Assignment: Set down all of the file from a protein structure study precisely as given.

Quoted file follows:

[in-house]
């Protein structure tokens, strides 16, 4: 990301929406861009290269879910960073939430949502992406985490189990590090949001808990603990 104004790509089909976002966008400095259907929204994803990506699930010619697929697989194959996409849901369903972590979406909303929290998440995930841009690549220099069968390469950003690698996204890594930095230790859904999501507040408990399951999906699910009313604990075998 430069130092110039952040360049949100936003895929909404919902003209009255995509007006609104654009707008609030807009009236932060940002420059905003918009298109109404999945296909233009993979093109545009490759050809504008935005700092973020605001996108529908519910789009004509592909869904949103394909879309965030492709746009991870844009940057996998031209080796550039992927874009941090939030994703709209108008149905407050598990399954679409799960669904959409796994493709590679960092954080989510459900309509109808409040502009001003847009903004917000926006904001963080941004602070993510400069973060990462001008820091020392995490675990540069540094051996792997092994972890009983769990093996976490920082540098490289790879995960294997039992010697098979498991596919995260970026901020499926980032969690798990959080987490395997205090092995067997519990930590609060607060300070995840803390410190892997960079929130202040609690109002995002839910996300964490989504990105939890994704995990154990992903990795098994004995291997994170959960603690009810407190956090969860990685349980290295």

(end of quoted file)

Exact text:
[in-house]
């Protein structure tokens, strides 16, 4: 990301929406861009290269879910960073939430949502992406985490189990590090949001808990603990 104004790509089909976002966008400095259907929204994803990506699930010619697929697989194959996409849901369903972590979406909303929290998440995930841009690549220099069968390469950003690698996204890594930095230790859904999501507040408990399951999906699910009313604990075998 430069130092110039952040360049949100936003895929909404919902003209009255995509007006609104654009707008609030807009009236932060940002420059905003918009298109109404999945296909233009993979093109545009490759050809504008935005700092973020605001996108529908519910789009004509592909869904949103394909879309965030492709746009991870844009940057996998031209080796550039992927874009941090939030994703709209108008149905407050598990399954679409799960669904959409796994493709590679960092954080989510459900309509109808409040502009001003847009903004917000926006904001963080941004602070993510400069973060990462001008820091020392995490675990540069540094051996792997092994972890009983769990093996976490920082540098490289790879995960294997039992010697098979498991596919995260970026901020499926980032969690798990959080987490395997205090092995067997519990930590609060607060300070995840803390410190892997960079929130202040609690109002995002839910996300964490989504990105939890994704995990154990992903990795098994004995291997994170959960603690009810407190956090969860990685349980290295």